HELENA — Helicopters carrying lines of old Christmas trees are actually helping to create new perch-spawning habitat.
Started in 1999 due to declining perch levels, Pines for Perch works to create a spawning habitat for perch to increase their numbers. This not only allows other species to continue to thrive but also anglers to chase this popular fish on the reservoir.
“It’s a dual purpose. It’s to provide a forage source for the other species of fish that do eat fish. And also to provide us some harvest by anglers to come out and catch perch,” says Helena Area Senior Fisheries Technician for Montana FWP, Troy Humphrey.
During the winter, natural Christmas trees are collected after the holidays. In March, The Boy Scouts help to string these Christmas trees together with cable and weigh them down with cinder blocks. Each grouping weighs anywhere from around 1400-1900 pounds.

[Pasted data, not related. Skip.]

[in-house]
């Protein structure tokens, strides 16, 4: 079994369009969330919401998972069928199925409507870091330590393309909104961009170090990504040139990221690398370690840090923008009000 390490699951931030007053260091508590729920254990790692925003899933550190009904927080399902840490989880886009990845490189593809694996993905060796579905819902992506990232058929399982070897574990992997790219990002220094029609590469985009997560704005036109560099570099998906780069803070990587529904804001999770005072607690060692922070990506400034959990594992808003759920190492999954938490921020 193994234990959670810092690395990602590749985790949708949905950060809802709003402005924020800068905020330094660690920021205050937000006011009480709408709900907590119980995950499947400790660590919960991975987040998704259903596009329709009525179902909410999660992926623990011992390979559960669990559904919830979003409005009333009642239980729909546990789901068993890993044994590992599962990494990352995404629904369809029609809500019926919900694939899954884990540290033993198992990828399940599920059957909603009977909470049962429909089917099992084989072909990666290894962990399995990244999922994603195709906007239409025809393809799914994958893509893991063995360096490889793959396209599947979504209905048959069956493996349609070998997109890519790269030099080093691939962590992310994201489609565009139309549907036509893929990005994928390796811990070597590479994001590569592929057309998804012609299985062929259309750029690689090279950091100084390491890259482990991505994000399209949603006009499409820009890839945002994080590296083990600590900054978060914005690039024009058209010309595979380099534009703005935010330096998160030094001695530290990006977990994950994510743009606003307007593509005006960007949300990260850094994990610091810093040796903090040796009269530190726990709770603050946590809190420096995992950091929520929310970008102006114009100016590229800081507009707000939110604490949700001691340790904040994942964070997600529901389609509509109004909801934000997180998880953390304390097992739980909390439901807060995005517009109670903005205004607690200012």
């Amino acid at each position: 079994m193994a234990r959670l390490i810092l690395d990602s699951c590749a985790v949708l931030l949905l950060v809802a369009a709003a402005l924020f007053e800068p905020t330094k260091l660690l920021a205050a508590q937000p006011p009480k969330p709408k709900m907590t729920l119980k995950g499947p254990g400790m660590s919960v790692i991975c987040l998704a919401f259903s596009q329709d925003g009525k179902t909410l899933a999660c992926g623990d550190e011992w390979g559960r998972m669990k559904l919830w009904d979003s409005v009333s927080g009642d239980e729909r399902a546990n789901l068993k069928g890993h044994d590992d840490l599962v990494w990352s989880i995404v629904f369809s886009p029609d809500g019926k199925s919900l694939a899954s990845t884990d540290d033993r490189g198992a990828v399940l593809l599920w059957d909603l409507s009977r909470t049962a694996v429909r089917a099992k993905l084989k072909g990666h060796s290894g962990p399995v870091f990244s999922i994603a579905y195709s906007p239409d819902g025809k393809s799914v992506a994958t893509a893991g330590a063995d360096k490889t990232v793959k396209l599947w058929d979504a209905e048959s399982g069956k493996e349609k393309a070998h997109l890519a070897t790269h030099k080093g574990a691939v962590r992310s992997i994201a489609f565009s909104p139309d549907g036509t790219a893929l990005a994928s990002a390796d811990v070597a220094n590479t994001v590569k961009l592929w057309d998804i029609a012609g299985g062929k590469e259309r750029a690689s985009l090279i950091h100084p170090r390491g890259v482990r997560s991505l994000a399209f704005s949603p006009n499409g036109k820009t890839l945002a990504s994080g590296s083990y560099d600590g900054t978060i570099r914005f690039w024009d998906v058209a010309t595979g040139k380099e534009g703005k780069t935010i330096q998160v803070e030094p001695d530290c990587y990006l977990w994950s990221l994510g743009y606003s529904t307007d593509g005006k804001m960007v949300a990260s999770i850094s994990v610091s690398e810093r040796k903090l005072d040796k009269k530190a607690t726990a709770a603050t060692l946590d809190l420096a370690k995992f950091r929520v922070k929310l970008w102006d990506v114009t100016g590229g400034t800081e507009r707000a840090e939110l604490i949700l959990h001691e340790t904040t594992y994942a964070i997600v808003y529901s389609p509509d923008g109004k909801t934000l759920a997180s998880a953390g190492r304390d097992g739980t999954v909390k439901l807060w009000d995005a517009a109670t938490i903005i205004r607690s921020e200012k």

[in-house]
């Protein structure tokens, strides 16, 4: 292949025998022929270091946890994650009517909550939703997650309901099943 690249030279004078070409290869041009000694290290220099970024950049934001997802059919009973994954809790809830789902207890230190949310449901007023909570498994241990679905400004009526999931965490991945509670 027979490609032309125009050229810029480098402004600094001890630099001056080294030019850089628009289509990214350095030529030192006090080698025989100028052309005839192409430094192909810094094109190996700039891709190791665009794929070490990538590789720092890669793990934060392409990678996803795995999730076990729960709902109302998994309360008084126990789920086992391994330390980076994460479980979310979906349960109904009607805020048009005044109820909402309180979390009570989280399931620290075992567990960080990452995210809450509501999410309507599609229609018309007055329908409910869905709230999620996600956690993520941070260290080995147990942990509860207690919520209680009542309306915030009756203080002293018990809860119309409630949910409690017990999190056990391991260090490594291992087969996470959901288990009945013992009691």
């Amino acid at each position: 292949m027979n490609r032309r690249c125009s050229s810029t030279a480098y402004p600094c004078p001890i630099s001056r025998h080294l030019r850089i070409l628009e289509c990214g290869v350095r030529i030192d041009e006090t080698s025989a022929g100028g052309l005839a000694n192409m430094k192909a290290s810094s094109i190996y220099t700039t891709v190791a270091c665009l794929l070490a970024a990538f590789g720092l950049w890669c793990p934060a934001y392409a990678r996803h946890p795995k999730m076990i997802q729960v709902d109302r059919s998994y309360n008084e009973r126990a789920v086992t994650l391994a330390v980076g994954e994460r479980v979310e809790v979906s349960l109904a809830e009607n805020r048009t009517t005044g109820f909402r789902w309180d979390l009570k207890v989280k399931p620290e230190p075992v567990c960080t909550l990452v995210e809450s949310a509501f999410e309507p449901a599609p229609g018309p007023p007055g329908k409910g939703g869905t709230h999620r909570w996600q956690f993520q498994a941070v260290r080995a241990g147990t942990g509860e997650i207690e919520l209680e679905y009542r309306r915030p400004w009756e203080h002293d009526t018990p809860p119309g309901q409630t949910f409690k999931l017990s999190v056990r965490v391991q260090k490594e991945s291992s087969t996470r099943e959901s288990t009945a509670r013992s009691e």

The cinder blocks allow the trees to sink to the bottom where they become perch spawning habitat.
The flying out and dumping of the trees into Canyon Ferry Reservoir is a joint effort between Montana FWP and the DNRC. The helicopters fly exceptionally low in order for one team member to hook a bundle of trees to the bottom, while another member guides the helicopter in and away. Once the load is secured, the pilot flies out to a spot on the reservoir designated by FWP.
This route is a great way to refresh memories and dust off the boots before the bulk of wildfire season begins.
“So, it’s a good way to kind of knock off the dust, work on that coordination with the pilots, get comfortable working around the aircraft again,” says Area Aviation Officer for The Central Land Office for DNRC, Wade Hendricks.